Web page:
This blog was originally published on the UKGBC website.
Organisations involved in the built environment – including those who invest in, develop, construct or manage new buildings – usually seek to demonstrate and communicate their economic and environmental impact. Increasingly these companies wish to, and in many cases are required to, measure their impact on social value.
Social value has gained significant momentum recently. The Social Value Act was in the news again this summer, as the government announced that it would explore applying the Act – which currently affects the procurement of services – to other areas of public decision-making, such as planning and community asset transfer. They also announced that central government would ‘account for’ social value, rather than just ‘consider’ it, and that they would train all 4,000 of their commercial buyers in how to take account of social value.
A good number of companies are beginning to show leadership in this space. Many have sought to understand, measure and communicate the positive social value that they are creating – through residential, retail, or office developments.
There is excellent guidance available on measuring social value outcomes in the building and construction sector, including from UKGBC. But even with the right guidance, measuring social value can be harder than measuring economic value or environmental value. Social value is less tangible, more subjective, and harder to interpret than most of the data we collect. So what can we do to make sure we get it right?
In our experience, there are three things that stand out among those who have measured social value effectively:
An understanding of your stakeholders: You probably already know who your key stakeholders are. And UKGBC’s social value in new development gives guidelines on important stakeholders in delivering and driving social value throughout the development lifecycle.
Measuring social value in full means you need to think beyond your immediate project concerns. What difference is your development going to make to the school across the road? What impact will the design and construction stages have on student’s wellbeing and learning? How does the building design affect accessibility to nearby green spaces, and does it change how people use those spaces? How will your development affect the workplace wellbeing of those who work there? All of these – pupils at the local school, users of nearby green spaces, workers who will be based in the building – would be important stakeholders. And measuring social value means understanding how much social value these stakeholders stand to gain – or lose.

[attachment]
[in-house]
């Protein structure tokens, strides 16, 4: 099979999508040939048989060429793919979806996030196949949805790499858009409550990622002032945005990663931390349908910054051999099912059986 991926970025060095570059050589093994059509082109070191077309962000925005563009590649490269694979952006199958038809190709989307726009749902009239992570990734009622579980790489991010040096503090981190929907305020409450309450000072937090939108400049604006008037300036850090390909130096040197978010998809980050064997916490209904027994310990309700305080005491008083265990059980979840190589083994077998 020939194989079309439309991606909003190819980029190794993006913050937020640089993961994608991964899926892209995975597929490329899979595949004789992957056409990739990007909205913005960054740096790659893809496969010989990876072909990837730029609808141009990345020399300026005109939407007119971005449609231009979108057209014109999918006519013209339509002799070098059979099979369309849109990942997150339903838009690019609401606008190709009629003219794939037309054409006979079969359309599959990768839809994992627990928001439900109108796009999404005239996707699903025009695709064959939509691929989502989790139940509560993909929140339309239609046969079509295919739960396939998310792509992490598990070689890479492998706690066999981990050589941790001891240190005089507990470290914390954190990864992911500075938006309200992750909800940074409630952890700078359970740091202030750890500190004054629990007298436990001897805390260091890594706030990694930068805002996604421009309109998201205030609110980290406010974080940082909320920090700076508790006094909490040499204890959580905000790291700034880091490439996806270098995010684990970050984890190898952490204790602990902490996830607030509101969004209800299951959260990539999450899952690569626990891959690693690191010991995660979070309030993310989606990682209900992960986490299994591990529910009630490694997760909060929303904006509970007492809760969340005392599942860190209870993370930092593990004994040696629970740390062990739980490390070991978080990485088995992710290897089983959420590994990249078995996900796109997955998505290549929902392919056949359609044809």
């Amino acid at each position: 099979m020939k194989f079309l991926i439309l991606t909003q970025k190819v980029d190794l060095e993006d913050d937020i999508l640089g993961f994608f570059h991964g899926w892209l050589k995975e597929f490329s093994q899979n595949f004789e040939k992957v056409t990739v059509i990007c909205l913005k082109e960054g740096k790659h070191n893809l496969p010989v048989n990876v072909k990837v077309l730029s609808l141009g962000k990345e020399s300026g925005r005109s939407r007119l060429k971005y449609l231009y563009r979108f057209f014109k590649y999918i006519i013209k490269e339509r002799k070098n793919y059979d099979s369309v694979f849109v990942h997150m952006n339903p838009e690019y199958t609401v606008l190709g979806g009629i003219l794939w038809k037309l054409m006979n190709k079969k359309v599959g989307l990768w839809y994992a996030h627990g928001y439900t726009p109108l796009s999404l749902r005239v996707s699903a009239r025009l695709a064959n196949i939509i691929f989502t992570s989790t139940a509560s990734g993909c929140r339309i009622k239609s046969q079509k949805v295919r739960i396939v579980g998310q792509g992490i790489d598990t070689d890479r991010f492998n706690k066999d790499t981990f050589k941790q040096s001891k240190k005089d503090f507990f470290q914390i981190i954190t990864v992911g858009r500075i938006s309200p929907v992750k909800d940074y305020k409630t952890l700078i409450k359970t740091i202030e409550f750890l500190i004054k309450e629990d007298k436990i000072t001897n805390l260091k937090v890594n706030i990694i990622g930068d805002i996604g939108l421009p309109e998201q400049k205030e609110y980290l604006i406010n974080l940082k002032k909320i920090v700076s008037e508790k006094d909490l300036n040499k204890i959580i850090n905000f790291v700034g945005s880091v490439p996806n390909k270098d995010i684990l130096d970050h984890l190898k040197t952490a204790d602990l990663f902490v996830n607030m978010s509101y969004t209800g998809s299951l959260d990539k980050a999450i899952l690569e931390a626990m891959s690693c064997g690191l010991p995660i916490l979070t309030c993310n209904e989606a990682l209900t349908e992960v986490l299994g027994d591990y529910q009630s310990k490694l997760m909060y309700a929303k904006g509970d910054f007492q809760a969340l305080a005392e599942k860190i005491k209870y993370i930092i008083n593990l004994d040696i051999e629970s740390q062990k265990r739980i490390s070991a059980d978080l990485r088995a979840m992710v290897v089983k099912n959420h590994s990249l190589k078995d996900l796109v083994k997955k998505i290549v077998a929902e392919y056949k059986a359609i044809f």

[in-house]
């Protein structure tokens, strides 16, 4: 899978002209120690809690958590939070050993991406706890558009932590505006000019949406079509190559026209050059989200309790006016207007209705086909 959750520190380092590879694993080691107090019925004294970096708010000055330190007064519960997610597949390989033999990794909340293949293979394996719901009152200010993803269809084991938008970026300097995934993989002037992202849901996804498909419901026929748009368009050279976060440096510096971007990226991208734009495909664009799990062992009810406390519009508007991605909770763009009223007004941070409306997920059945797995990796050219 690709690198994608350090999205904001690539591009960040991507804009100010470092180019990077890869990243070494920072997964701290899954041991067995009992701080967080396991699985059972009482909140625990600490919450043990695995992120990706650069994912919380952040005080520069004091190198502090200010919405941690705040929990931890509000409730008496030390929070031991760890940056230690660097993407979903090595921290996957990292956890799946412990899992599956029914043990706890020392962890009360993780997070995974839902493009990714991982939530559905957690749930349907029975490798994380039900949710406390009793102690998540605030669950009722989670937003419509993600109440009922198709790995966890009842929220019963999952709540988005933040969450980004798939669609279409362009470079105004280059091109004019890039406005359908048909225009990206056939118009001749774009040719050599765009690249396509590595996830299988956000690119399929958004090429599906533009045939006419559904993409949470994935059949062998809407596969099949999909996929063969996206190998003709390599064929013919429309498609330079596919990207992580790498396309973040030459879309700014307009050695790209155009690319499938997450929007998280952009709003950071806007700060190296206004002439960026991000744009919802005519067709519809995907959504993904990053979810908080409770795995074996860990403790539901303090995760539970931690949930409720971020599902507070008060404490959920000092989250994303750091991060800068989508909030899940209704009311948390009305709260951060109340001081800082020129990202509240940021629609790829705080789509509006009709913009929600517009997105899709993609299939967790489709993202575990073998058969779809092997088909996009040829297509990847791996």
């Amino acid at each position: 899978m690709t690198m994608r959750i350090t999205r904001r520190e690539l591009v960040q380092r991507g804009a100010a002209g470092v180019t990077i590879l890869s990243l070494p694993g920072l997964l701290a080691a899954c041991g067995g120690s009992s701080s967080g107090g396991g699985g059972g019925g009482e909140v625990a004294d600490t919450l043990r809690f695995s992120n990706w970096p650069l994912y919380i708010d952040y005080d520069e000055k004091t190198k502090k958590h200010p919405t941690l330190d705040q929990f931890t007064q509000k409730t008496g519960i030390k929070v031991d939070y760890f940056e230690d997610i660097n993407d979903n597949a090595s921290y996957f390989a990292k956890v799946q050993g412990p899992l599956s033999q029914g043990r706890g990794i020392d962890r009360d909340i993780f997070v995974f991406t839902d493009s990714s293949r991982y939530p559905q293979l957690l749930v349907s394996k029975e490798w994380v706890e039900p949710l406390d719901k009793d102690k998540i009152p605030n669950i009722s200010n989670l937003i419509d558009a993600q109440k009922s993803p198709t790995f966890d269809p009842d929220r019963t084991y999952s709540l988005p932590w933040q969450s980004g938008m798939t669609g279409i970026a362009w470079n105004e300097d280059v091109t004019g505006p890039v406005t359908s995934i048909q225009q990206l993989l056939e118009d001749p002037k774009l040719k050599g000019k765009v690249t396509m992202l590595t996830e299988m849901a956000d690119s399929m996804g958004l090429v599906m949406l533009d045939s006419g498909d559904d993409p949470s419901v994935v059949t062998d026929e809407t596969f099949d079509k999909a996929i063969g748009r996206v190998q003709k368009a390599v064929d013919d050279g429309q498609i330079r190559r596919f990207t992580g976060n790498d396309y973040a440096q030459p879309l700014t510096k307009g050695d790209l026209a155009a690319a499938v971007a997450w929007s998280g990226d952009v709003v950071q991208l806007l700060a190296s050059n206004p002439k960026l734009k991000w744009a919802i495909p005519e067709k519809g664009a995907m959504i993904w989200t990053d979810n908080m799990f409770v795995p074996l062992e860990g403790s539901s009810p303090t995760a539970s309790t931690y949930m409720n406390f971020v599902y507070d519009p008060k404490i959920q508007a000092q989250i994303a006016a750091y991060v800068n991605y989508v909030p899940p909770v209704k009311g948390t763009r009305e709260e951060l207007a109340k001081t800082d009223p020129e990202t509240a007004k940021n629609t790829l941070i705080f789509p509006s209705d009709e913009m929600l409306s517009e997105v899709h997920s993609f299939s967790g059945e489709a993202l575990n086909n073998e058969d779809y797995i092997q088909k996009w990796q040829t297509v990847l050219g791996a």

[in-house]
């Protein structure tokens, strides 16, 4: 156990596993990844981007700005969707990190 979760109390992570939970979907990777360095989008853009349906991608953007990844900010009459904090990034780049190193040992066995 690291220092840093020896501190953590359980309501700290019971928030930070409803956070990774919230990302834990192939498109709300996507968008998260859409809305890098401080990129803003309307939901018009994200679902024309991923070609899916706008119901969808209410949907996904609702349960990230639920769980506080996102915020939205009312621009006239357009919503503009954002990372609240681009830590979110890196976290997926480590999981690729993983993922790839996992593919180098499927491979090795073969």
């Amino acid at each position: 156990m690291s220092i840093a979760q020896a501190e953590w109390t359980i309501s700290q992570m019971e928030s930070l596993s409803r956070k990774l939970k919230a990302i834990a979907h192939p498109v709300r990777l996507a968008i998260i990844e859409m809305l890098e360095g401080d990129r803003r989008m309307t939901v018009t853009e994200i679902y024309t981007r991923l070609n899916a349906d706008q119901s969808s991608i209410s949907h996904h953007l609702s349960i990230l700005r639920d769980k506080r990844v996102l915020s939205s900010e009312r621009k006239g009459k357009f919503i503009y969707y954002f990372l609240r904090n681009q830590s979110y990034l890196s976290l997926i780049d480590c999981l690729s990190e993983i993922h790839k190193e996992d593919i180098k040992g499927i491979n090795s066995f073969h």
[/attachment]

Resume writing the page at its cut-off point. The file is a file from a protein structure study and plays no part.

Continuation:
Investment in primary research: You may already have data that allows you to demonstrate your economic or environmental impact. You may have numbers that tell you how many jobs you have created, the amount you invest in local supply chains, and the carbon emissions created by your construction work.
Social value doesn’t work like that. It involves visiting local businesses to find out about the impact of a new development. It involves talking to local people about what has changed for them – and not just the ones who turn up to community engagement events. It involves asking people open-ended questions about what they really think, not just filling in a multiple-choice questionnaire. So if you’re really committed to understanding social value, make sure you invest in your research capabilities.
Avoidance of misattribution: Yes – there has been an increase in footfall for local businesses since your development was completed. But is this because of your development, or because transport links have also been improved? Good building design might reduce the fear of crime in an area. But if fear of crime would have otherwise risen – rather than stayed constant – then your measurement might underestimate the impact of your development. Understanding what would have happened anyway is important if you want to fully understand social value.
Above all though, social value needs to be proportionate. Committing to measuring social value shouldn’t get in the way of delivering social value – or worse – stifle creativity and innovation. And there is a danger that our desire to measure social value encourages us to focus on short-term, easier-to-measure social value initiatives, rather than longer-term initiatives that may be harder to measure, but could create more value overall. So make sure that your social value measurement supports – rather than impedes – your social value creation.